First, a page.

OUT OF LEFT FIELD
WAKING UP ECHOES OF
Behind the story of an unbelievable romance
By STAN ISAACS
Ryan Howard, the Philadelphia Phillies' Monster Masher, has gained national attention of late by tattooing home runs since the All Star Game. He reached the last week of the season with 58 homers, tying the record for most homers by a Philadelphia player set by Jimmie Foxx of the Philadelphia (long defunct) Athletics.
It seems fitting then to relate an astonishing story involving slugger Jimmie Foxx, one of baseballs all time greats. Foxx played for 20 seasons with the Athletics and Boston Red Sox. He tacked on two seasons during World War II with the Chicago Cubs and Phillies. He won three Most Valuable Player awards, wound up with 534 home runs (second only to Babe Ruth at the time of his retirement in 1945), drove in 100 runs or more for 13 consecutive seasons and had a .325 lifetime batting average.
When he led the league with 58 homers in 1932 he lost two other home runs. They were hit early in games that were washed out before the game became official, so the homers did not count. (Interestingly, Ryan Howard lost a 56th homer when the umpire mistakenly awarded him only a double for a ball batted back into play by a fan; this should have been ruled a homer.)
Foxx came off a farm on the eastern shore of Maryland as a teenager to play pro ball. He was unsophisticated, a generous free-spender who liked to, as they say, take a drink.
It was astounding then in 1996 to come across a story in the Philadelphia Weekly about a secret love affair between Foxx and Judy Holliday, the acclaimed comedienne on stage and screen, Best Actress Oscar-winner for Born Yesterday. It came about because a writer named Tom McGrath wrote about a cache of love letters between the pair.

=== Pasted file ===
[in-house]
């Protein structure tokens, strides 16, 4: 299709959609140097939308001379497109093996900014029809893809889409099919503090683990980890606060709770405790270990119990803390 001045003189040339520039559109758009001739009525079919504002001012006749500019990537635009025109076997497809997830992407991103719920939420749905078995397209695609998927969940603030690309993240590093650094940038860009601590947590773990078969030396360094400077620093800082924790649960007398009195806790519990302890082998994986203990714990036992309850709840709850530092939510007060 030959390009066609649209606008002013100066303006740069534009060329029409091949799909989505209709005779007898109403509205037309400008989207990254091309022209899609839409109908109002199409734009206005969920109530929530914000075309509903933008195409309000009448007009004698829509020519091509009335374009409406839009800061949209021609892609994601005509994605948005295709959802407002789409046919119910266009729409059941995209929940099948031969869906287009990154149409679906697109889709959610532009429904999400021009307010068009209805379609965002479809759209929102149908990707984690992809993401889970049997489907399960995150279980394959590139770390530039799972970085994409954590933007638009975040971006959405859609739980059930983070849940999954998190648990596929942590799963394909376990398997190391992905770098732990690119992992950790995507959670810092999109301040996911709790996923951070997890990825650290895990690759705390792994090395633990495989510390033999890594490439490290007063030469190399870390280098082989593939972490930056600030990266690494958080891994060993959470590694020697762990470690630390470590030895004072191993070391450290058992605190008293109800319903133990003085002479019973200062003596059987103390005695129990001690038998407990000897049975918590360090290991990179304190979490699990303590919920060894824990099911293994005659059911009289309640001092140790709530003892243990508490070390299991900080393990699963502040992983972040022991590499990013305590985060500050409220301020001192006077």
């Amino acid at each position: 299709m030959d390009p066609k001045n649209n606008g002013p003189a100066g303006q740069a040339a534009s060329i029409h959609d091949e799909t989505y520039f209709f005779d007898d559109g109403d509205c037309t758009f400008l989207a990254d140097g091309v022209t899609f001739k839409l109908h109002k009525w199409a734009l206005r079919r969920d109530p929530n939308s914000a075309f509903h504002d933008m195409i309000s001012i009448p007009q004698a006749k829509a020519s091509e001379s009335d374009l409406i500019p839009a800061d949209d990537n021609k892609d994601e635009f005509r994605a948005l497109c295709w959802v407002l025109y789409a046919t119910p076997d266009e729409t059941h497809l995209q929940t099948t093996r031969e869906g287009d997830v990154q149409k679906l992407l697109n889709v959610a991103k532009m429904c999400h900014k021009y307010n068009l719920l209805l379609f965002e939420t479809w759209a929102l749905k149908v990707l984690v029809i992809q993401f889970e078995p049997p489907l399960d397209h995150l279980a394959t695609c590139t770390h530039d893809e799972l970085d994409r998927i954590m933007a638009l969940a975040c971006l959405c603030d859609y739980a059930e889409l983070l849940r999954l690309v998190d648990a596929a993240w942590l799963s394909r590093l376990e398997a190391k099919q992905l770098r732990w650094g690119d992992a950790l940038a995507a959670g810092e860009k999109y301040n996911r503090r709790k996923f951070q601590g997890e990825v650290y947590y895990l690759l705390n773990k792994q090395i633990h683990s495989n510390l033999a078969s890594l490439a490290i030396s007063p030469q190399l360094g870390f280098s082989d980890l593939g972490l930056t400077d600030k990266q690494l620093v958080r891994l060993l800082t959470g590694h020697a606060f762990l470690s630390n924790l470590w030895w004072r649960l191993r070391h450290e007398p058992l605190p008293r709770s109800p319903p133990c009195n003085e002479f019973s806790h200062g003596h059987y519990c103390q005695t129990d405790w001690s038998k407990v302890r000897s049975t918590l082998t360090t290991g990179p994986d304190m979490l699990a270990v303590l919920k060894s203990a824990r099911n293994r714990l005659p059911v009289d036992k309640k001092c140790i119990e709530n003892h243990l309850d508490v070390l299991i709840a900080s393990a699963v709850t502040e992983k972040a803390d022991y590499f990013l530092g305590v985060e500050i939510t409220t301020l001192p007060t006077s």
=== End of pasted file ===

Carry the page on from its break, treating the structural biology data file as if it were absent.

At the time Foxx was 37, finishing out his career with the lowly Phillies. Holliday, 24, was drawing rave notices for a supporting role in a Broadway play, Kiss Them for Me.
The relationship was hard to believe because Holliday was a hip, politically liberal woman with an IQ of 172. It seemed unbelievable that she would have an affair with this brawny, unlettered ballplayer. But I checked with friends in Philadelphia at the time and they informed me that the Philadelphia Weekly was a respectable alternative newspaper with a good reputation.
The five-page spread included 14 letters. McGrath said they had come to him from the wife of a friend who had just died. The friend, who said he had been a clubhouse boy for the Phillies in 1945, had told McGrath the letters were between Foxx and Doris Day.
I was skeptical, McGrath wrote. After the friend named Eddie died, McGrath wrote, his wife dropped off the box of letters and they turned out to be a correspondence between Foxx and Holliday, not Day. (Eddie was never much for getting names straight, McGrath wrote.)
The letters traced the growing relationship between the two. They seemingly met in early April, 1945 at a bar in New York when Foxx was in town with the Phillies. Foxx notes that the Phils will be back in New York soon to play the Dodgers, and writes, How about if me and Merv take you and Bev out for a night on the town? Well show you a real major-league good time.
In a letter to Foxx dated May 2 Holliday writes, Boy, you sure know how to make a girls heart race, dont you? Your package arrived this morning, and when I opened it and saw what it was, I nearly dropped dead on the floor.
It was a fur coat, and McGrath notes that it indicated the pair must have really hit it off. Later, Holliday writes, Today I did nothing but think of you--your warm eyes, your big safe arms, your easy laugh.
Foxx tells her about his failing skills. Is there a sadder sight than me on the baseball field these days? He says it wasnt always like this. Back when I was playing for the As I could have hit a ball across the Grand Canyon using only one arm and with my eyes closed.
Before Foxx May 19 letter to her, McGrath notes, Starting in late May the letters between the two became more frequent and more intimate. Indeed, the letters-which Holiday sent from New York and Foxx sent from St. Louis, Chicago, Philadelphia and Cincinnati-are a remarkable account of two people in love.